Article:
It only takes some patience and a quick scan with your binocs to find a surprise beauty like this: a male Spotted Towhee. This was pretty exciting for me since I see California Towhees all the time and this one looks so different. It's a "lifer" for me (a bird species you have never seen before in your life, for all you non-Bird Nerds), but I was to see several more lifers on this day.


Now before you judge me on the clarity of this pic, know that this bird was rummaging around like all towhees love to do: kicking up leaves beyond a stream separating me from him, all behind some bushes - so getting this shot was actually super hard. It was like aiming into a garbage can and trying to take a pic of a balled-up piece of rubbish halfway down into the bin.

Speaking of stream, look at this pair of Coots scoring food at the same time. If we could all be so lucky! Bonus points for you if you can tell me what they're holding in their beaks, because I would really love to know. My handy Peterson's Field Guide to Birds book says that they like "aquatic plants, seeds, insects, frogs, crustaceans, and mollusks." But the one on the left appears to be holding a fish (unlikely in these murky waters) and the one on the right totally has a dangerous snake I think.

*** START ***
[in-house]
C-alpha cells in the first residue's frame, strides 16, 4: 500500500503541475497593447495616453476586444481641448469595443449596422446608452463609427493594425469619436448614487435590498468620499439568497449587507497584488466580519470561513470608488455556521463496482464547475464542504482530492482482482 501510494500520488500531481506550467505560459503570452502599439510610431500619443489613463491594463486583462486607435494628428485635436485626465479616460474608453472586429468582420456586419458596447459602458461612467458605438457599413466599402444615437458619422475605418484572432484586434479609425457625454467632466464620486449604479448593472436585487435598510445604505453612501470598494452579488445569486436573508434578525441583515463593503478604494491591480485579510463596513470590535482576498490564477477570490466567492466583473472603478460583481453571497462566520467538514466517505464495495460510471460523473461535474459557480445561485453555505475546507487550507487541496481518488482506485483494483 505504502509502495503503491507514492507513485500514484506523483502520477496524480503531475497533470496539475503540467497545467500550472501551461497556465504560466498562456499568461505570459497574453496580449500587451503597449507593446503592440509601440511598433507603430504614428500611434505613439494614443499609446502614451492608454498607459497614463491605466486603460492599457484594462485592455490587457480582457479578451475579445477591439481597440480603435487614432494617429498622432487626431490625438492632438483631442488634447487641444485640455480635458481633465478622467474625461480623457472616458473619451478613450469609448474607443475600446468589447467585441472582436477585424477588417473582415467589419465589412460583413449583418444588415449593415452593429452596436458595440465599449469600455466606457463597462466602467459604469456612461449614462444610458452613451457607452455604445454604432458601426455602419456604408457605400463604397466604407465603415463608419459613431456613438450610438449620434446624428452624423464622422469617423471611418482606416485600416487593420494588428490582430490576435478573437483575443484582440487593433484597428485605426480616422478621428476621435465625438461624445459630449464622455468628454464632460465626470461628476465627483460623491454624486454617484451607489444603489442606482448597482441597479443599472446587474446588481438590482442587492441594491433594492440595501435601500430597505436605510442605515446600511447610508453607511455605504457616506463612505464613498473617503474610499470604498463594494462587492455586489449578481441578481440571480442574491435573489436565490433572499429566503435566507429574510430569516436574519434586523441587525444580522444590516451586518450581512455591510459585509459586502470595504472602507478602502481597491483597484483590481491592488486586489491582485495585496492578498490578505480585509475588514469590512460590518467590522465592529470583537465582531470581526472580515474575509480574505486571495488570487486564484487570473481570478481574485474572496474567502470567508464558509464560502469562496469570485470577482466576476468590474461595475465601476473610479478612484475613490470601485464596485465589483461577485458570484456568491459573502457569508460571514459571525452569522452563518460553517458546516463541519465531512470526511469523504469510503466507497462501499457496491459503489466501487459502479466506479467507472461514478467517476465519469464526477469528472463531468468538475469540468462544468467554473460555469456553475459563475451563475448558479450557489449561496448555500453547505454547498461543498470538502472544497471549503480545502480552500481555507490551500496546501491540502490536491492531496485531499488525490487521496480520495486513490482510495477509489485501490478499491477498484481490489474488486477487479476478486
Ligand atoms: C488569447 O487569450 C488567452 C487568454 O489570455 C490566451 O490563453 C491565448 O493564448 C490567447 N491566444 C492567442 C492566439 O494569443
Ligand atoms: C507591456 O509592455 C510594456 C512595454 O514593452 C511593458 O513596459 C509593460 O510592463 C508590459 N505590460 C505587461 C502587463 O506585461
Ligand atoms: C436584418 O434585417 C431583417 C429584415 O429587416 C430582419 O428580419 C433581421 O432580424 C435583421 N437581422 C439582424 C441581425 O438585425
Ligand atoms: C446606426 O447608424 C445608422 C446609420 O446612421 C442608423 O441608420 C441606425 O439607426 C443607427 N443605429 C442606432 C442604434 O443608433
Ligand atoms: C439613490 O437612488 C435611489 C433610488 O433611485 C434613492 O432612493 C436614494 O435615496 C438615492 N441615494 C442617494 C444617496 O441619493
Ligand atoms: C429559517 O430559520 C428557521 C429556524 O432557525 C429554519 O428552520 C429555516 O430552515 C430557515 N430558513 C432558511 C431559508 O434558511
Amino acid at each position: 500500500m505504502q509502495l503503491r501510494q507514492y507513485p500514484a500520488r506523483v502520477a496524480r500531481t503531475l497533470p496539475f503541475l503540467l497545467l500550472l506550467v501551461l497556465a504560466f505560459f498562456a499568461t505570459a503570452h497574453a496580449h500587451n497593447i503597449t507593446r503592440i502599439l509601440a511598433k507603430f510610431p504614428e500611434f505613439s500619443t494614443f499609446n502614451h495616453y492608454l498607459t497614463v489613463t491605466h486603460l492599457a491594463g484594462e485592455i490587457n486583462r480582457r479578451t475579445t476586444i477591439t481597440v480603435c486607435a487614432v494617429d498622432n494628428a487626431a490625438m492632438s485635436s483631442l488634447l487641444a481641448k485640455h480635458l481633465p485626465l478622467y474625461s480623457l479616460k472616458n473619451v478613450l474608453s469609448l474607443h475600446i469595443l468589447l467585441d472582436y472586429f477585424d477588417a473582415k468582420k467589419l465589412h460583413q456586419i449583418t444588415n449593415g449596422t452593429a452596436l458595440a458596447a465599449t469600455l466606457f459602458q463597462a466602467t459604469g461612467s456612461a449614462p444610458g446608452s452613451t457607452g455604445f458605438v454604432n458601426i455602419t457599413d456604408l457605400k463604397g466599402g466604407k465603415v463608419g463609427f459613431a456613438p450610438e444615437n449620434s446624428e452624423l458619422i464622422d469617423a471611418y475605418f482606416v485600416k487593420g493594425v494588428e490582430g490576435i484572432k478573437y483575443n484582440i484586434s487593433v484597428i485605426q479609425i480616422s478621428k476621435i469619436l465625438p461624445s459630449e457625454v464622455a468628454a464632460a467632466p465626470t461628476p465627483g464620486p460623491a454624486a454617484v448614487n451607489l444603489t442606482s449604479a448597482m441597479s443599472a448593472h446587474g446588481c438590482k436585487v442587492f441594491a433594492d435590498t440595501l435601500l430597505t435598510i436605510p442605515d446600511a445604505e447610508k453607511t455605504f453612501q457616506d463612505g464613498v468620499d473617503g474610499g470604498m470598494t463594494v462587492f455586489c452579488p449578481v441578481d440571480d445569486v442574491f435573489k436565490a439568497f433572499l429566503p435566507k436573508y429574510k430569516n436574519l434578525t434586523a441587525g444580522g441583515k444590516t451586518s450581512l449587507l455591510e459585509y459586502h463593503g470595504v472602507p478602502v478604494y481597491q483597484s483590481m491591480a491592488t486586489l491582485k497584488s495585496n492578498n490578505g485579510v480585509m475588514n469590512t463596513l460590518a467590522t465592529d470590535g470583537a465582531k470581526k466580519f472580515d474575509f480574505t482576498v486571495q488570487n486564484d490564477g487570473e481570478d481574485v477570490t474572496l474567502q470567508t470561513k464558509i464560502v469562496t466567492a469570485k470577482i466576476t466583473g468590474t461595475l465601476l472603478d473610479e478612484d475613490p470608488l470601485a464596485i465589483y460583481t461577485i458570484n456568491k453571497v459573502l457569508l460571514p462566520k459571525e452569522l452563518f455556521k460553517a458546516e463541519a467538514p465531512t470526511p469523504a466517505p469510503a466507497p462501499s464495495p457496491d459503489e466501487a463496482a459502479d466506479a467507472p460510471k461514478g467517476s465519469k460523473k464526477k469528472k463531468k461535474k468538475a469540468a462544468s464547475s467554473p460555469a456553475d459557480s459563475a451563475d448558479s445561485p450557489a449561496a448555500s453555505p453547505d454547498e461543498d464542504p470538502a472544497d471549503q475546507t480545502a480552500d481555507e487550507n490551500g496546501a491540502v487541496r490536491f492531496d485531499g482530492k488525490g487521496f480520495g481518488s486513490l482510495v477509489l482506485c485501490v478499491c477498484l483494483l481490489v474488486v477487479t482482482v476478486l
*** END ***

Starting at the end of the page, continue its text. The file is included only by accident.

Now if you thought the towhee photo was bad, get ready to lodge another complaint! This here is a Western Meadowlark. It's in the upper right-hand corner of the bush. The guides would set up a lovely monocular and train it on any good bird who stayed still long enough for us to get a look, and believe me when I tell you that this bird was majorly cute. You'll kind of have to take my word for it since all you can see here is a small blob of yellow.


We also saw some birds from such a distance that I didn't even bother trying to capture them with my camera. I could barely make them out with the monocular, marveling at the beauty of a red-shouldered hawk, a white-tailed kite, and some kind of woodpecker.